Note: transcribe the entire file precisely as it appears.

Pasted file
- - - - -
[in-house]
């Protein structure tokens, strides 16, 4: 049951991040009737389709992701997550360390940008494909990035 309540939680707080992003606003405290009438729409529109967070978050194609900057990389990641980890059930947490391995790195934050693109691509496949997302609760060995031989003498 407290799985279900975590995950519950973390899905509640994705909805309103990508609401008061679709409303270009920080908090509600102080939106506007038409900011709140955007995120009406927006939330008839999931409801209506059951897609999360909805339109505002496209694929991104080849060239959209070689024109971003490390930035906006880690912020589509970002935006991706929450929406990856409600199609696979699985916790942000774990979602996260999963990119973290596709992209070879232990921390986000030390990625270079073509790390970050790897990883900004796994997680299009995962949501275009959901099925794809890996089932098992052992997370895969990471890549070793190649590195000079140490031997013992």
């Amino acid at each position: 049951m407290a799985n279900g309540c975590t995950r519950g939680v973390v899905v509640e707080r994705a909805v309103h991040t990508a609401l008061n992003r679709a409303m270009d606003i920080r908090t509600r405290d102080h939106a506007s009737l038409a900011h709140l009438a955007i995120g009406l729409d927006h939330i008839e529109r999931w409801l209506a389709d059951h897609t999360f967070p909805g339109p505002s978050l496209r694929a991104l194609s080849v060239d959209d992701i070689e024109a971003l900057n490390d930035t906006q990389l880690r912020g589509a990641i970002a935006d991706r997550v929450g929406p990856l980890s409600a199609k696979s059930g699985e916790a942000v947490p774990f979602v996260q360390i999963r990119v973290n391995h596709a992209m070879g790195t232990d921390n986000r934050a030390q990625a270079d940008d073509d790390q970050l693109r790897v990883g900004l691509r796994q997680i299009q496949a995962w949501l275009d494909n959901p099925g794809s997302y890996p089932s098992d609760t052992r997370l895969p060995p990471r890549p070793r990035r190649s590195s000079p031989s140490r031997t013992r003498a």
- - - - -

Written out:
[in-house]
């Protein structure tokens, strides 16, 4: 049951991040009737389709992701997550360390940008494909990035 309540939680707080992003606003405290009438729409529109967070978050194609900057990389990641980890059930947490391995790195934050693109691509496949997302609760060995031989003498 407290799985279900975590995950519950973390899905509640994705909805309103990508609401008061679709409303270009920080908090509600102080939106506007038409900011709140955007995120009406927006939330008839999931409801209506059951897609999360909805339109505002496209694929991104080849060239959209070689024109971003490390930035906006880690912020589509970002935006991706929450929406990856409600199609696979699985916790942000774990979602996260999963990119973290596709992209070879232990921390986000030390990625270079073509790390970050790897990883900004796994997680299009995962949501275009959901099925794809890996089932098992052992997370895969990471890549070793190649590195000079140490031997013992």
């Amino acid at each position: 049951m407290a799985n279900g309540c975590t995950r519950g939680v973390v899905v509640e707080r994705a909805v309103h991040t990508a609401l008061n992003r679709a409303m270009d606003i920080r908090t509600r405290d102080h939106a506007s009737l038409a900011h709140l009438a955007i995120g009406l729409d927006h939330i008839e529109r999931w409801l209506a389709d059951h897609t999360f967070p909805g339109p505002s978050l496209r694929a991104l194609s080849v060239d959209d992701i070689e024109a971003l900057n490390d930035t906006q990389l880690r912020g589509a990641i970002a935006d991706r997550v929450g929406p990856l980890s409600a199609k696979s059930g699985e916790a942000v947490p774990f979602v996260q360390i999963r990119v973290n391995h596709a992209m070879g790195t232990d921390n986000r934050a030390q990625a270079d940008d073509d790390q970050l693109r790897v990883g900004l691509r796994q997680i299009q496949a995962w949501l275009d494909n959901p099925g794809s997302y890996p089932s098992d609760t052992r997370l895969p060995p990471r890549p070793r990035r190649s590195s000079p031989s140490r031997t013992r003498a």